Raul Meza Jr shot a man in 1975, killed a girl in 1982 and allegedly confessed to two new murders as Texas police eye him in other cold cases
Austin has its first known serial killer since the “Servant Girl Annihilator” was believed to have killed eight women in 1885, according to city authorities.
They never captured a suspect in that case.
However, last week, Texas police and U.S. Marshals announced the arrest of Raul Meza Jr., 62, in connection with the murders of former probation officer Jesse Fraga, 80, who had given Meza a place to stay for years, and of Gloria Lofton, 66, who was found dead in her home in 2019.
Meza is a convicted child killer who has bounced in and out of prison for decades.
On May 20, he allegedly strangled Fraga with a belt, stabbed him and severed his spine – prompting a manhunt that ended with the suspect apparently calling police and turning himself in.
“I think you are looking for me,” Meza said in a May 24 phone call, according to the Marshals.
That was a rare move, according to John Kelly, a criminal profiler and psychoanalyst with experience interviewing serial killers.
“This totally makes him different right off the hop,” he told Fox News Digital. “Where have you ever heard that before? ‘Hey, I heard you guys are looking for me, and I also killed this lady and this guy.’”
At a news briefing announcing his arrest, Austin police revealed they were looking at Meza in connection with other slayings in the city. Separately, they told Fox News Digital that those deaths are not linked to a series of drownings at Lady Bird Lake near Rainey Street.
“We have between eight and 10 cases that kind of fit these similar circumstances that we’re looking at,” Austin Detective Katy Conner said during a news briefing Tuesday. “But that could obviously grow.”
Austin police told Fox News Digital that Meza’s arrest has not changed or affected their prior statements that detectives had found no evidence of a serial killer or foul play involved in the Rainey Street and Lady Bird Lake incidents.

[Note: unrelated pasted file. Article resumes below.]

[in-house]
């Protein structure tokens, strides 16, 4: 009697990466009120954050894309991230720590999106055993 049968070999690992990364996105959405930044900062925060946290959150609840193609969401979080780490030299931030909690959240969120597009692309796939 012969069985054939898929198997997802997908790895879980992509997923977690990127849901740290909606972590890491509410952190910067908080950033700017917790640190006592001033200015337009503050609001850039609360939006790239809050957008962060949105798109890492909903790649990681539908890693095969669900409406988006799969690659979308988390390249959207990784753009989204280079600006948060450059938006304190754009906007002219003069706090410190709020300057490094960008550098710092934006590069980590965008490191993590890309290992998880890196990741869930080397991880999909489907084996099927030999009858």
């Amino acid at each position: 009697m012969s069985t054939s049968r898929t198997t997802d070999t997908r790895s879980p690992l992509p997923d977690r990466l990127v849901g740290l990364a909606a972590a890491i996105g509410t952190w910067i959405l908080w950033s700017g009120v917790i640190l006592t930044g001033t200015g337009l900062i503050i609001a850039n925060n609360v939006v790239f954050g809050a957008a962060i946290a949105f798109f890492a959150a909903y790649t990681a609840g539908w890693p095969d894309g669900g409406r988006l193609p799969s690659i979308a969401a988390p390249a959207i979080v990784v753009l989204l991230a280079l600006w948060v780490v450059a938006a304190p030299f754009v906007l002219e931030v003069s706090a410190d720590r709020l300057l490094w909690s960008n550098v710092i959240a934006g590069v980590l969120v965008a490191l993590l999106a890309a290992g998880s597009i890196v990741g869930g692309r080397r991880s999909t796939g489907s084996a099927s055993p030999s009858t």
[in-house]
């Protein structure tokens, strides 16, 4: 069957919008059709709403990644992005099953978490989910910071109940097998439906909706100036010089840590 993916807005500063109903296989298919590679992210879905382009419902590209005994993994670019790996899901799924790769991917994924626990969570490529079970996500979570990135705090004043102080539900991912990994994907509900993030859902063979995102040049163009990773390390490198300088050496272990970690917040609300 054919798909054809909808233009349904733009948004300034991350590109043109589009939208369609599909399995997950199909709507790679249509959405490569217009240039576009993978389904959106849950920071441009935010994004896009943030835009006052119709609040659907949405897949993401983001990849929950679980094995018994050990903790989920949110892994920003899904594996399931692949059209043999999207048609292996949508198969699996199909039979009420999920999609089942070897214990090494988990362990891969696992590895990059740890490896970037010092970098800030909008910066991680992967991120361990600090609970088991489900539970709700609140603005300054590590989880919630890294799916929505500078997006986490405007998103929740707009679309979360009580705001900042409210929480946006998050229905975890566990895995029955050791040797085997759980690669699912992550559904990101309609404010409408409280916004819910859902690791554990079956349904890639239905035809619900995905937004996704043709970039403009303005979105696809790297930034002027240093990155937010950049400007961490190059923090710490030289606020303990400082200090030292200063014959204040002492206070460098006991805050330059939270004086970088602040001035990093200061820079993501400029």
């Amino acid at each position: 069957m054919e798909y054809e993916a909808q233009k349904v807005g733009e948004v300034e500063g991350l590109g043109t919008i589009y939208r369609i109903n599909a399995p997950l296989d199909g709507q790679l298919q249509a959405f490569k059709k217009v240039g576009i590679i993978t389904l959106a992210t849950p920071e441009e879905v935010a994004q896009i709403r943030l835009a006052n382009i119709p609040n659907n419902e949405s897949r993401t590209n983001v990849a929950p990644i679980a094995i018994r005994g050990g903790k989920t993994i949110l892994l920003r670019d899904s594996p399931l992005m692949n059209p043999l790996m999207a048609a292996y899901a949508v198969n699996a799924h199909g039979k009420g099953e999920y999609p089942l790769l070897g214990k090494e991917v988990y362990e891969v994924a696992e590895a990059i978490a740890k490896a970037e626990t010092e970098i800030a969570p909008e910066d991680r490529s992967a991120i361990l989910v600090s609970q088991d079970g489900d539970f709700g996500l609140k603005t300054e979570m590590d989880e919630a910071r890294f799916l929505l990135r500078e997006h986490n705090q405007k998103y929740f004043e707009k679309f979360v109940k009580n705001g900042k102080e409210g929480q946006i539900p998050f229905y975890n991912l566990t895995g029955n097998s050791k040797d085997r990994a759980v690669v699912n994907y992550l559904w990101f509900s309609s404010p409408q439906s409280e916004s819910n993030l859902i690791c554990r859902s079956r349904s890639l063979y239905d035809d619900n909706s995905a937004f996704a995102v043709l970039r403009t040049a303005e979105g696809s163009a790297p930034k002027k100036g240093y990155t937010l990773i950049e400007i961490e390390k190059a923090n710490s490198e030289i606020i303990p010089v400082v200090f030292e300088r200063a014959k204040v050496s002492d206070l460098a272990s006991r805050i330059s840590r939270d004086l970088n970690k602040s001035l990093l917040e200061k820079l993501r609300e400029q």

However, interim City Manager Bruce Mills, the lead detective on Meza’s 1982 murder conviction for the killing of Kendra Page, described him as a “serial killer” during the news briefing last week. Meza served 11 years of a 30-year sentence in Page’s 1982 death, Mills said during the briefing.
“Justice was not served,” he said, and Meza should not have been released from prison. “This was a travesty of justice.”
As for the eight to 10 additional cases in which they are now investigating Meza, they said the investigation was ongoing and detectives were following all leads.
“I can’t say that this guy did anything at Lady Bird Lake, and I can’t even say for sure there is a serial killer at Lady Bird Lake – but what it looks like to me is that there are suspicious deaths at Lady Bird Lake,” Kelly said. “And I think that when you have a pronounced up-close in your face serial killer bragging to you about his murders … you certainly have to see if he was at Lady Bird Lake.”
Meza does not fit typical patterns of a serial killer, Kelly said. Most develop their patterns between the ages of 25 and 35, according to the criminal profiler, but Meza was younger than that for his first kill and does not appear to have a publicly known pattern.
“We have to really look at the thrill of the kill,” Kelly said. “This guy isn’t just about sex or about money.”
Meza shot and wounded a man during a robbery in 1975, when he was just 15, and then raped and killed an 8-year-old girl after he got out of prison in the early 1980s, still a few years before his 25th birthday.